Blaydes wants to stay with the UFC and face the best competition in the world
Fight camps can vary in length across mixed martial arts, depending on when a fighter accepts a bout and when the event is taking place.
For heavyweight contender Curtis Blaydes, he had a full camp to prepare for a fight against Derrick Lewis last November that was ultimately cancelled, and another ahead of their rescheduled UFC Fight Night bout this Saturday.
The promotion’s No. 2 ranked heavyweight was happy to have more time to prepare and put the extra training to good use.
"It doesn’t hurt having an extra long camp, can’t hurt,” Blaydes told TSN. “I think it has given me the time to focus on smaller details of my game and we’ve been addressing some of the minor details when it comes to my jiu-jitsu. I think the extra time can only help me.”
One thing that will not be changing, no matter the length of training camp, is Blaydes’ game plan. Wrestling is the elite skill that has gotten him this far and he plans to continue riding it, unless forced to go a different way during a fight.
"With Junior (dos Santos), he stuffed them, we altered the game plan and we still won,” said Blaydes. “I can strike if I have to, but I’m not going to play that game, this is heavyweight. If I was a bantamweight or a lightweight or a welterweight, I’d play that game, because you can eat five, six heavy punches and the risk isn’t the same.”
"At heavyweight? It can be a heavy jab and that could be the fight, it could be lights out. The money’s on the line, I have a family. People don’t care because they think we’re rich, I’m not rich, I’m doing all right and in order to maintain the lifestyle that I have right now, I have to win by any mean necessary. I’m here just to get the W.”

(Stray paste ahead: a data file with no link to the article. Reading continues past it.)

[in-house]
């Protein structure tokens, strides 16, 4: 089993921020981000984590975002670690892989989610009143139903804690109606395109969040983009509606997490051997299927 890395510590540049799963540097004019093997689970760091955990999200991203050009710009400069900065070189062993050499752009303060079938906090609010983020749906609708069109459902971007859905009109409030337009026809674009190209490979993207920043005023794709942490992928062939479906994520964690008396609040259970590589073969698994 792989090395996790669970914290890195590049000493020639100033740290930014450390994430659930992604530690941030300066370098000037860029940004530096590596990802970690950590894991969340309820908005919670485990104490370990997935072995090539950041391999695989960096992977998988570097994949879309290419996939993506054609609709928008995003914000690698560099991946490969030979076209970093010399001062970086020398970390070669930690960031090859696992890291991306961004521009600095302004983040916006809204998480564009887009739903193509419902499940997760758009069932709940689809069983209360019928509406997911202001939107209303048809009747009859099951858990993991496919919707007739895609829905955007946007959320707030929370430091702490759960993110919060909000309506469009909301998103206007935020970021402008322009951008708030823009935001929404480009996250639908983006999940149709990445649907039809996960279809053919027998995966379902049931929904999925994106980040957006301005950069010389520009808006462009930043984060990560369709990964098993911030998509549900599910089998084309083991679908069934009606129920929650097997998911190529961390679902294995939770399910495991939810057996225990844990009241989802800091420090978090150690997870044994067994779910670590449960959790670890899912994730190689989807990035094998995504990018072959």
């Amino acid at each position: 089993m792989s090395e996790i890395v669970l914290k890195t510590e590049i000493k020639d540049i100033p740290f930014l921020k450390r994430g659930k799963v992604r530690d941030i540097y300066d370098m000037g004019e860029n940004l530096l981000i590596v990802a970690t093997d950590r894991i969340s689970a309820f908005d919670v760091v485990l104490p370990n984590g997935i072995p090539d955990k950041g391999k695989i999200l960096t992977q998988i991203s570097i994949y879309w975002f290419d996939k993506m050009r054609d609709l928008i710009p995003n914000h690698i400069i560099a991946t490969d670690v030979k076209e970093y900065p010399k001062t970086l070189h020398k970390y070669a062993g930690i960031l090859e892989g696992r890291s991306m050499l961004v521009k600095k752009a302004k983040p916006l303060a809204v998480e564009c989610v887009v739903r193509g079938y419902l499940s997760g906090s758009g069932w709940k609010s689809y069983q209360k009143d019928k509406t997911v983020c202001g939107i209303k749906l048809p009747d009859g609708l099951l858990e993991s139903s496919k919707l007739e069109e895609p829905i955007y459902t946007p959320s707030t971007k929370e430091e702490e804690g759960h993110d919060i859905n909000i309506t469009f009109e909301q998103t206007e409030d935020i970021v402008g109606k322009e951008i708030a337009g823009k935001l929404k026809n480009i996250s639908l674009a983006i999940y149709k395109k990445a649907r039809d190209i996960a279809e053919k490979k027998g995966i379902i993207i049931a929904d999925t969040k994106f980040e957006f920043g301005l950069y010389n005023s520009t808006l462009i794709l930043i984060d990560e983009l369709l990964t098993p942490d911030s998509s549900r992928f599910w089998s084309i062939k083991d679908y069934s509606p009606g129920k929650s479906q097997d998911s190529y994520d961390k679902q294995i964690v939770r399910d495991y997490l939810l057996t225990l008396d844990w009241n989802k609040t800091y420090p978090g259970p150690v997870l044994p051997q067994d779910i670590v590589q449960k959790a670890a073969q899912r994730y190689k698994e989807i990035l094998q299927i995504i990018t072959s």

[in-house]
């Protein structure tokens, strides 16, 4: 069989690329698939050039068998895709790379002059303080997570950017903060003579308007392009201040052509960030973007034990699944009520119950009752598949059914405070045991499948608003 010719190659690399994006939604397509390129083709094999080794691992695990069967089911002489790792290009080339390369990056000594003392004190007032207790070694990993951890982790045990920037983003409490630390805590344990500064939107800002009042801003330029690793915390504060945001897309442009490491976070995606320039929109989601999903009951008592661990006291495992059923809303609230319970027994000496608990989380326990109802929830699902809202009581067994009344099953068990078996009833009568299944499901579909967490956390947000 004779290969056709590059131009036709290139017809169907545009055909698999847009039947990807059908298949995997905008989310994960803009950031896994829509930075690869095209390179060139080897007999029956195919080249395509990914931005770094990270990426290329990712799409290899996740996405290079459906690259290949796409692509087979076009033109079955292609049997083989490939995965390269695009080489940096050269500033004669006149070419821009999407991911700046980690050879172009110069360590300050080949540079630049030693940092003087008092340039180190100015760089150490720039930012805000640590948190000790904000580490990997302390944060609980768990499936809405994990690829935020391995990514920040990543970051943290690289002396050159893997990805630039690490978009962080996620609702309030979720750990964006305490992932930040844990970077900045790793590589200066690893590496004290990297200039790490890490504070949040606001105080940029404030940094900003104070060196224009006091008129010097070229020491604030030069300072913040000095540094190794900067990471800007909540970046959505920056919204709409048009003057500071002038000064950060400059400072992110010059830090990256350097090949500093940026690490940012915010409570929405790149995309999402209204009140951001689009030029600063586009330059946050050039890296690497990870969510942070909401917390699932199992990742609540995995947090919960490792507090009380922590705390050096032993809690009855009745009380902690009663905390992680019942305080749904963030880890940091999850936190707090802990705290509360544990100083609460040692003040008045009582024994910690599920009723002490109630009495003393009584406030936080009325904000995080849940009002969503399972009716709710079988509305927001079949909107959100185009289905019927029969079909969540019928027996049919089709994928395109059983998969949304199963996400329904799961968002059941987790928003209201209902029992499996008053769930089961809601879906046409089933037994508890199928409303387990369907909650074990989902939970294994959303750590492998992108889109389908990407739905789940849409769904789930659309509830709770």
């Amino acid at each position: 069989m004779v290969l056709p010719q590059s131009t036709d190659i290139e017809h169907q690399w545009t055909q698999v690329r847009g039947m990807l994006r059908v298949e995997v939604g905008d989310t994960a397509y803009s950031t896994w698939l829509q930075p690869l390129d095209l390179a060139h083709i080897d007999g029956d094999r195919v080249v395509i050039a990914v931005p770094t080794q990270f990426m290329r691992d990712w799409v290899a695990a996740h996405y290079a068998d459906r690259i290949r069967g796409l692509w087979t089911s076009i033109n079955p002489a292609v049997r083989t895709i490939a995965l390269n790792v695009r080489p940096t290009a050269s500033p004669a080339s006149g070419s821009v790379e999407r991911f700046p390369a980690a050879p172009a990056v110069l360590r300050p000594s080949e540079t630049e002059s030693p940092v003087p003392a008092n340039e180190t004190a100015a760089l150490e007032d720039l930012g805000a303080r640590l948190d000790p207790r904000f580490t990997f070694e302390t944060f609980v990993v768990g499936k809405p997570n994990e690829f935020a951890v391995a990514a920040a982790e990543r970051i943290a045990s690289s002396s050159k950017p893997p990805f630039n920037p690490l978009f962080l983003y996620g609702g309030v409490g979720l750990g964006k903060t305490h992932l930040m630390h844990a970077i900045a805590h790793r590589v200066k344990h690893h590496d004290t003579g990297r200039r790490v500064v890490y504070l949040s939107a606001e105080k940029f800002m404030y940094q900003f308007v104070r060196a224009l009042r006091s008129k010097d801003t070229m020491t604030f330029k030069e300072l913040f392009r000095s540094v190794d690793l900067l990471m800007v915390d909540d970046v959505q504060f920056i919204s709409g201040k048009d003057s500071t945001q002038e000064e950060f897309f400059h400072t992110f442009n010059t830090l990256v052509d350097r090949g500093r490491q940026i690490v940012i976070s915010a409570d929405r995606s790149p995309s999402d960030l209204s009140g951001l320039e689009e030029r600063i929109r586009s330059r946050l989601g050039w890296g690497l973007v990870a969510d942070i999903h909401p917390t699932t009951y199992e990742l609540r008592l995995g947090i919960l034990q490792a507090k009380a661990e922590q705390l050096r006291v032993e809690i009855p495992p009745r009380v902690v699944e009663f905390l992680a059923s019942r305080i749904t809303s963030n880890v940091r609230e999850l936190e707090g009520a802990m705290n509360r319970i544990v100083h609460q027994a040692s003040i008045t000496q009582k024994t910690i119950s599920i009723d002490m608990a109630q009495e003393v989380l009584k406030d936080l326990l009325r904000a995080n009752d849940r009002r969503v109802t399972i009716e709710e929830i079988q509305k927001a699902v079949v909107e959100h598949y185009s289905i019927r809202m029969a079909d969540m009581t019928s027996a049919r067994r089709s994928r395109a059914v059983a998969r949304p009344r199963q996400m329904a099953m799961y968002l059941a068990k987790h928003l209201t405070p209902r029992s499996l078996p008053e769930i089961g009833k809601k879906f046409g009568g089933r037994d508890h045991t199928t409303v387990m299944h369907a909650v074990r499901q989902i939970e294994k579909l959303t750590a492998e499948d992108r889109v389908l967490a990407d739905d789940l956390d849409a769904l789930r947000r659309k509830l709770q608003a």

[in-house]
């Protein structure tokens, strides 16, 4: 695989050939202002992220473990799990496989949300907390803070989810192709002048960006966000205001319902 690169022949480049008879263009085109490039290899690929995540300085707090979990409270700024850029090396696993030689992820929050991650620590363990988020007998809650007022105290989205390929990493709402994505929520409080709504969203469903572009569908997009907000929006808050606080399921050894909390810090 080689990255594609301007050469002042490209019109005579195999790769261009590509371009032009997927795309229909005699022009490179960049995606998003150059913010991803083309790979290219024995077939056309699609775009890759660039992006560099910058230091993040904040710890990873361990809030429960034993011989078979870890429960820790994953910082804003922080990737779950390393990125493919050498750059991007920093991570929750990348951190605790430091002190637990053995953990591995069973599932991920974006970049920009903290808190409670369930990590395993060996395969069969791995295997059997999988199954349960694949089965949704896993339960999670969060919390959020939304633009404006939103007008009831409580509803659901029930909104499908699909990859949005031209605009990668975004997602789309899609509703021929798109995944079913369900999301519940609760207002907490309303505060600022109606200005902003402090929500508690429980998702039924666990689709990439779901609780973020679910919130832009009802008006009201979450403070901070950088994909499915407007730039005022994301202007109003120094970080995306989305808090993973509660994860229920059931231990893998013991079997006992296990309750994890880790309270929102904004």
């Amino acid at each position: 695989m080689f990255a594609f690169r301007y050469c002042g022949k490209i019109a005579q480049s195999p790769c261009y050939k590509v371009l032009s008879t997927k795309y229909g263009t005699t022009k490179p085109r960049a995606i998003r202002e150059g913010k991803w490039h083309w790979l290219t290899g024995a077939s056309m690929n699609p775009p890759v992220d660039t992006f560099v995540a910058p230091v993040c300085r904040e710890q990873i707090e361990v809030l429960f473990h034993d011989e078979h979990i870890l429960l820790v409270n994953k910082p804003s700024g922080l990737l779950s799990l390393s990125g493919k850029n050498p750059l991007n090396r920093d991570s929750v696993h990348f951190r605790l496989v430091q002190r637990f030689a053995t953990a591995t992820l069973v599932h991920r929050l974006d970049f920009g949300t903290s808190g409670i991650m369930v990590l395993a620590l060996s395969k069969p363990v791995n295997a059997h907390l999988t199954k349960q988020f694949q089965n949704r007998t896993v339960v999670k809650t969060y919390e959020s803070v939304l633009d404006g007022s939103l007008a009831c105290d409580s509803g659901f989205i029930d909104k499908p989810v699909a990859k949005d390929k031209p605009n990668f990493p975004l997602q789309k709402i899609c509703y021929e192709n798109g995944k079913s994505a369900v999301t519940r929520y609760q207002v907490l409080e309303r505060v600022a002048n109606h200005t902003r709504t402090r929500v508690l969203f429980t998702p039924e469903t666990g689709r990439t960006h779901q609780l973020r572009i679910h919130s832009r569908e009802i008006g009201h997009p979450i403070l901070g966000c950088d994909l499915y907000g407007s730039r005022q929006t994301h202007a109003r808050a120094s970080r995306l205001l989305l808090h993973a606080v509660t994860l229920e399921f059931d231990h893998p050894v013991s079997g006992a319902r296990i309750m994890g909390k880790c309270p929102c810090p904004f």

Getting an opponent to the ground and wearing or pounding them out remains Blaydes’ go to move, but as far as the striking goes, he feels his skills are still imporving. He describes himself as a seven, but hopes someday to reach the level of one of his Elevation Fight Team teammates, a fighter that earned himself a big victory two weeks ago.
"I’ve still got an upwards trajectory, there’s still so much I’ve got to add to my game,” said Blaydes. “I’ve got years and years of growth left. Eventually, when I retire, I’d like to be a 10 like Cory (Sandhagen), but who knows because Cory, he’s a ninja so that’s a lofty aspiration of mine.”
With only one contender between himself and the champion and a four-fight winning streak in his back pocket heading into Saturday, it would only seem logical to expect that Blaydes would be next in line for a title shot with a victory.
However, current champion Stipe Miocic is scheduled to defend against Francis Ngannou and UFC president Dana White has said that former light heavyweight champion Jon Jones will fight the winner.
While not happy about that outcome, Blaydes gets why the promotion would go in that direction at the top of the division.
"I understand this is business. Jon Jones is a name, Jon Jones is one of THE names,” said Blaydes. “For him to bump up to heavyweight, why would the UFC waste the opportunity to squeeze the most profit out of him? The best way to get the most profit out of him is to have him jump the line and compete for the heavyweight title shot. I get it, it’s not hard to understand.”
As Blaydes approaches the end of his current UFC fight contract, staying in the promotion is a priority for him, as is getting to the top of the mountain,
“You want to be in the UFC, this is where the best of the best are," said Blaydes. "You win this belt, it means so much more as opposed to having a belt for Bellator or does PFL even have a belt? I don’t even know. The UFC is the gold standard, that’s where the best of the best are and that’s where you want to build your legacy. One day I’d like to be in the UFC Hall of Fame, that’s the goal.”
So where does that leave the soon to be 30-year-old fighter? He’s still targeting that title shot, but like his game plan inside the Octagon, he’s ready to make an adjustment when necessary.
"Originally the plan was to win this one and then wait for my title shot. I think that’s still going to be the game plan we’re going with right now, but it’s not in concrete so it can change, It depends on who’s available and what are the pros and cons of that person and that potential matchup.”